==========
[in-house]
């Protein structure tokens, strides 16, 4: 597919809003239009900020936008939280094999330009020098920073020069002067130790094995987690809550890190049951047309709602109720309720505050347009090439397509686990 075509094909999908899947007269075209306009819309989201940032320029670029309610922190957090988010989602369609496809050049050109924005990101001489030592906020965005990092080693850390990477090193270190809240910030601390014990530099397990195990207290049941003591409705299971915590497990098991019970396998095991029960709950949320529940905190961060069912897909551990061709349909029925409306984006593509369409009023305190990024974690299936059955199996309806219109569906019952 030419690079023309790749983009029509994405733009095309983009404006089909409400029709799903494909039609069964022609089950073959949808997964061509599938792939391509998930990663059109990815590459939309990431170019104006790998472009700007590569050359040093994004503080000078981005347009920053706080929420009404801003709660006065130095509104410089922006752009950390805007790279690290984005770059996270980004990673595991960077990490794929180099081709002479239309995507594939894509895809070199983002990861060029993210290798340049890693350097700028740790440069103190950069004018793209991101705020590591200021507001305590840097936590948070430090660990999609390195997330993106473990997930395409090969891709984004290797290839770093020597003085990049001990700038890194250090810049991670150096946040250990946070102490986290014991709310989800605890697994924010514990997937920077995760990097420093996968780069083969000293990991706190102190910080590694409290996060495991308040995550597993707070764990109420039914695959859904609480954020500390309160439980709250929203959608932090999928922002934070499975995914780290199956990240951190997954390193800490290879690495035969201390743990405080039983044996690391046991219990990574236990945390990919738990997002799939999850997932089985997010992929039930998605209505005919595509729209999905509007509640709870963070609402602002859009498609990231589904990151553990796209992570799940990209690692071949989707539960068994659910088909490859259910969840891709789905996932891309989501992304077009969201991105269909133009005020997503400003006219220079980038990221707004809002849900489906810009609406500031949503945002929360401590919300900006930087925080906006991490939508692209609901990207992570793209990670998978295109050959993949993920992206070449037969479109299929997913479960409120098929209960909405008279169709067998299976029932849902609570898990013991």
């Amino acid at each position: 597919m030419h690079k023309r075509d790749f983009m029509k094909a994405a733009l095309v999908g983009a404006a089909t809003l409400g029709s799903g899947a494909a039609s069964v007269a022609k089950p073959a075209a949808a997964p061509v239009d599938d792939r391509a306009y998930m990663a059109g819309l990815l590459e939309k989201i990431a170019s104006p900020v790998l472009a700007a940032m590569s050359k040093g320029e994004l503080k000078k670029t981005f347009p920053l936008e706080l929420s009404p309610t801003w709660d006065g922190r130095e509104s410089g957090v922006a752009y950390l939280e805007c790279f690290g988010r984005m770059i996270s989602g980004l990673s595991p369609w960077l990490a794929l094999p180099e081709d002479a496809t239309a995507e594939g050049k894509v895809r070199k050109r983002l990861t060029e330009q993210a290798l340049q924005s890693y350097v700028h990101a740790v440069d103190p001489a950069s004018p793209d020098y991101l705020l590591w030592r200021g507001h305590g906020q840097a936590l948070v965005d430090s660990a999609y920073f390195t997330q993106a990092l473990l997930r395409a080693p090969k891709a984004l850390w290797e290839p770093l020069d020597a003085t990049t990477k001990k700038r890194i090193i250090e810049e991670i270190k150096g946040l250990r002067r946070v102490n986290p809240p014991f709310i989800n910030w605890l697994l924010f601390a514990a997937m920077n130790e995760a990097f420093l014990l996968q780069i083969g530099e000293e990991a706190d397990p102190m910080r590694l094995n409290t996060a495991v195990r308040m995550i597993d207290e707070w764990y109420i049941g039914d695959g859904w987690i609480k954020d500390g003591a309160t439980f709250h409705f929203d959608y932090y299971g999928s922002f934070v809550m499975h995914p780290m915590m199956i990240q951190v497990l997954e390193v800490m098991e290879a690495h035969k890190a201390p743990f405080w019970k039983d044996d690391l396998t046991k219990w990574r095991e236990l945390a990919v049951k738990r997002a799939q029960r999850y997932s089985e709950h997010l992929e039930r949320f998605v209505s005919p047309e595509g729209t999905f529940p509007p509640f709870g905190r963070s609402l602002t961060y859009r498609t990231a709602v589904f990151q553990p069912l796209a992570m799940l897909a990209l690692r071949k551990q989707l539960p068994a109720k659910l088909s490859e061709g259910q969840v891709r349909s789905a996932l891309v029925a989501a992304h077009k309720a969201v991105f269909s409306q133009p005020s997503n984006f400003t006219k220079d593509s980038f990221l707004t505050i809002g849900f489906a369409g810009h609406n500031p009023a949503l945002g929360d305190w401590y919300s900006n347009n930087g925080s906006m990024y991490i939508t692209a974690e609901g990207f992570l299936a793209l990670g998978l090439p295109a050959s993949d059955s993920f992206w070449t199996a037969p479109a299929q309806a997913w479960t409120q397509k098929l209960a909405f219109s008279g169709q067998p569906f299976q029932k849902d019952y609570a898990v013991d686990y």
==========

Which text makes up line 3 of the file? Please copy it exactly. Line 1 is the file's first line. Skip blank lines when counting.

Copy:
């Amino acid at each position: 597919m030419h690079k023309r075509d790749f983009m029509k094909a994405a733009l095309v999908g983009a404006a089909t809003l409400g029709s799903g899947a494909a039609s069964v007269a022609k089950p073959a075209a949808a997964p061509v239009d599938d792939r391509a306009y998930m990663a059109g819309l990815l590459e939309k989201i990431a170019s104006p900020v790998l472009a700007a940032m590569s050359k040093g320029e994004l503080k000078k670029t981005f347009p920053l936008e706080l929420s009404p309610t801003w709660d006065g922190r130095e509104s410089g957090v922006a752009y950390l939280e805007c790279f690290g988010r984005m770059i996270s989602g980004l990673s595991p369609w960077l990490a794929l094999p180099e081709d002479a496809t239309a995507e594939g050049k894509v895809r070199k050109r983002l990861t060029e330009q993210a290798l340049q924005s890693y350097v700028h990101a740790v440069d103190p001489a950069s004018p793209d020098y991101l705020l590591w030592r200021g507001h305590g906020q840097a936590l948070v965005d430090s660990a999609y920073f390195t997330q993106a990092l473990l997930r395409a080693p090969k891709a984004l850390w290797e290839p770093l020069d020597a003085t990049t990477k001990k700038r890194i090193i250090e810049e991670i270190k150096g946040l250990r002067r946070v102490n986290p809240p014991f709310i989800n910030w605890l697994l924010f601390a514990a997937m920077n130790e995760a990097f420093l014990l996968q780069i083969g530099e000293e990991a706190d397990p102190m910080r590694l094995n409290t996060a495991v195990r308040m995550i597993d207290e707070w764990y109420i049941g039914d695959g859904w987690i609480k954020d500390g003591a309160t439980f709250h409705f929203d959608y932090y299971g999928s922002f934070v809550m499975h995914p780290m915590m199956i990240q951190v497990l997954e390193v800490m098991e290879a690495h035969k890190a201390p743990f405080w019970k039983d044996d690391l396998t046991k219990w990574r095991e236990l945390a990919v049951k738990r997002a799939q029960r999850y997932s089985e709950h997010l992929e039930r949320f998605v209505s005919p047309e595509g729209t999905f529940p509007p509640f709870g905190r963070s609402l602002t961060y859009r498609t990231a709602v589904f990151q553990p069912l796209a992570m799940l897909a990209l690692r071949k551990q989707l539960p068994a109720k659910l088909s490859e061709g259910q969840v891709r349909s789905a996932l891309v029925a989501a992304h077009k309720a969201v991105f269909s409306q133009p005020s997503n984006f400003t006219k220079d593509s980038f990221l707004t505050i809002g849900f489906a369409g810009h609406n500031p009023a949503l945002g929360d305190w401590y919300s900006n347009n930087g925080s906006m990024y991490i939508t692209a974690e609901g990207f992570l299936a793209l990670g998978l090439p295109a050959s993949d059955s993920f992206w070449t199996a037969p479109a299929q309806a997913w479960t409120q397509k098929l209960a909405f219109s008279g169709q067998p569906f299976q029932k849902d019952y609570a898990v013991d686990y």